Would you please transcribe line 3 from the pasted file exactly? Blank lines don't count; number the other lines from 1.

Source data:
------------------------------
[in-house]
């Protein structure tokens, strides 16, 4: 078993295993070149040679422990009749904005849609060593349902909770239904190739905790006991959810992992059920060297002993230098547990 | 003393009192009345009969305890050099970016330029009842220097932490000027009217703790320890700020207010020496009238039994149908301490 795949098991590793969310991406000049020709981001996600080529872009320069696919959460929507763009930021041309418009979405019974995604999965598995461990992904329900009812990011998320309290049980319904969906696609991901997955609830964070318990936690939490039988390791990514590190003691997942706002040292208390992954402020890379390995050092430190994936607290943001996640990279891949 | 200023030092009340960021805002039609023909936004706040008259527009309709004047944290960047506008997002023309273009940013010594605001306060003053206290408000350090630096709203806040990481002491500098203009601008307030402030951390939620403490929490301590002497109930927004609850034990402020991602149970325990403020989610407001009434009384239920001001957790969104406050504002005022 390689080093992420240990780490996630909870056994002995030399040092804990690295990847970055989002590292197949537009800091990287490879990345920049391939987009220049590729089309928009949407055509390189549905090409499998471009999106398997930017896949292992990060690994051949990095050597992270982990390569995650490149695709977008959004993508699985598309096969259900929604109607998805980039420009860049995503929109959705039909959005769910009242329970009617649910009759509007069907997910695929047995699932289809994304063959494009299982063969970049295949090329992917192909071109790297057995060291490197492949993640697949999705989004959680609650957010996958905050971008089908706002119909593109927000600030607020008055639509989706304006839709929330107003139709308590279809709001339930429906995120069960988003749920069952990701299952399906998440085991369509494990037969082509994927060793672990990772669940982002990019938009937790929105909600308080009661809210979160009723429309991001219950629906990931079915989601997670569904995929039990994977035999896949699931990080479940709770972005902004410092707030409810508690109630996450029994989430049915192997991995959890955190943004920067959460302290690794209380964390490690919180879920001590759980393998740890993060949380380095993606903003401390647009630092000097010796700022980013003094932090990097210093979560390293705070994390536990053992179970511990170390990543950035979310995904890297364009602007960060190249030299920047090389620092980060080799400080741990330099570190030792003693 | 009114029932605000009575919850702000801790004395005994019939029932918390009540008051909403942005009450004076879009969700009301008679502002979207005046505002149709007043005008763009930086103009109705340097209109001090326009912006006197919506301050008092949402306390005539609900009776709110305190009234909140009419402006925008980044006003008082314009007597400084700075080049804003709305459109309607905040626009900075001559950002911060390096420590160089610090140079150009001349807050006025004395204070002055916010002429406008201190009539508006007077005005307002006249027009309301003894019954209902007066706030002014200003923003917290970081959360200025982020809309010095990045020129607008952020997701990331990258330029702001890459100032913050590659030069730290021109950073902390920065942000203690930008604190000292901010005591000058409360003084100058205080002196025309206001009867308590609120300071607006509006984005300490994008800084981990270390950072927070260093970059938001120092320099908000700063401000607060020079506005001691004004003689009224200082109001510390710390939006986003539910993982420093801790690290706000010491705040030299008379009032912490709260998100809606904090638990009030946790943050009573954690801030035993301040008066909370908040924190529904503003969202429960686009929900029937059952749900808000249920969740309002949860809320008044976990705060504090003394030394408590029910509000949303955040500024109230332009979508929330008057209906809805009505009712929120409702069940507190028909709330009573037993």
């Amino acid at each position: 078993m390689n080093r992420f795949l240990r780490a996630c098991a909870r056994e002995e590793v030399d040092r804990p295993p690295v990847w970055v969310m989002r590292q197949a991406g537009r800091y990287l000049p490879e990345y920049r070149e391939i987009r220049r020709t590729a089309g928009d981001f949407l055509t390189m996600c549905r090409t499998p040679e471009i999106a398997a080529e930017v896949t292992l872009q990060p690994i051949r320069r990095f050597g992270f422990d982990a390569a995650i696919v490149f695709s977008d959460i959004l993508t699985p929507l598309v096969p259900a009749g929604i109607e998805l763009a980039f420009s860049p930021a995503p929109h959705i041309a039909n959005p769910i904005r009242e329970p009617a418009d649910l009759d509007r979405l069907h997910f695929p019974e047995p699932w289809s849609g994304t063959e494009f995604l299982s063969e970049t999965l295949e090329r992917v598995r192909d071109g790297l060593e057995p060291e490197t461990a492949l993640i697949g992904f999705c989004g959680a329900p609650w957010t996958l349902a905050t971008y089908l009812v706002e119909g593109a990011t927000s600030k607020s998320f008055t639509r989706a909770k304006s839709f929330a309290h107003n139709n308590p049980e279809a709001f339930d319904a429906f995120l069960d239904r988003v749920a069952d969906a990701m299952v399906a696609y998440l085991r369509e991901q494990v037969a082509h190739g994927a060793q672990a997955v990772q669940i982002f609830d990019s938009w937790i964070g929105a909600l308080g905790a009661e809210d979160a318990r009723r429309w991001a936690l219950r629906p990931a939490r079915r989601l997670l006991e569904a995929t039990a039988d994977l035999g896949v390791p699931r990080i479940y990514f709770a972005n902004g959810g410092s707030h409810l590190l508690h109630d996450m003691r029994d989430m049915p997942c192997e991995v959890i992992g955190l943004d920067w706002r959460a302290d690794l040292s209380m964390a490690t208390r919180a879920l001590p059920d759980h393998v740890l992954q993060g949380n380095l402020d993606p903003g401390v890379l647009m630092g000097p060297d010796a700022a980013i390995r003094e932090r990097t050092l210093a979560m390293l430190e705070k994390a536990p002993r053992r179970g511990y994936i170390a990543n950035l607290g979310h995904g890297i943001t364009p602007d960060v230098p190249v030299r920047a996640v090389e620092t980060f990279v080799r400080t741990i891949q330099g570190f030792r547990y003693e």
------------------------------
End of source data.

């Amino acid at each position: 078993m390689n080093r992420f795949l240990r780490a996630c098991a909870r056994e002995e590793v030399d040092r804990p295993p690295v990847w970055v969310m989002r590292q197949a991406g537009r800091y990287l000049p490879e990345y920049r070149e391939i987009r220049r020709t590729a089309g928009d981001f949407l055509t390189m996600c549905r090409t499998p040679e471009i999106a398997a080529e930017v896949t292992l872009q990060p690994i051949r320069r990095f050597g992270f422990d982990a390569a995650i696919v490149f695709s977008d959460i959004l993508t699985p929507l598309v096969p259900a009749g929604i109607e998805l763009a980039f420009s860049p930021a995503p929109h959705i041309a039909n959005p769910i904005r009242e329970p009617a418009d649910l009759d509007r979405l069907h997910f695929p019974e047995p699932w289809s849609g994304t063959e494009f995604l299982s063969e970049t999965l295949e090329r992917v598995r192909d071109g790297l060593e057995p060291e490197t461990a492949l993640i697949g992904f999705c989004g959680a329900p609650w957010t996958l349902a905050t971008y089908l009812v706002e119909g593109a990011t927000s600030k607020s998320f008055t639509r989706a909770k304006s839709f929330a309290h107003n139709n308590p049980e279809a709001f339930d319904a429906f995120l069960d239904r988003v749920a069952d969906a990701m299952v399906a696609y998440l085991r369509e991901q494990v037969a082509h190739g994927a060793q672990a997955v990772q669940i982002f609830d990019s938009w937790i964070g929105a909600l308080g905790a009661e809210d979160a318990r009723r429309w991001a936690l219950r629906p990931a939490r079915r989601l997670l006991e569904a995929t039990a039988d994977l035999g896949v390791p699931r990080i479940y990514f709770a972005n902004g959810g410092s707030h409810l590190l508690h109630d996450m003691r029994d989430m049915p997942c192997e991995v959890i992992g955190l943004d920067w706002r959460a302290d690794l040292s209380m964390a490690t208390r919180a879920l001590p059920d759980h393998v740890l992954q993060g949380n380095l402020d993606p903003g401390v890379l647009m630092g000097p060297d010796a700022a980013i390995r003094e932090r990097t050092l210093a979560m390293l430190e705070k994390a536990p002993r053992r179970g511990y994936i170390a990543n950035l607290g979310h995904g890297i943001t364009p602007d960060v230098p190249v030299r920047a996640v090389e620092t980060f990279v080799r400080t741990i891949q330099g570190f030792r547990y003693e």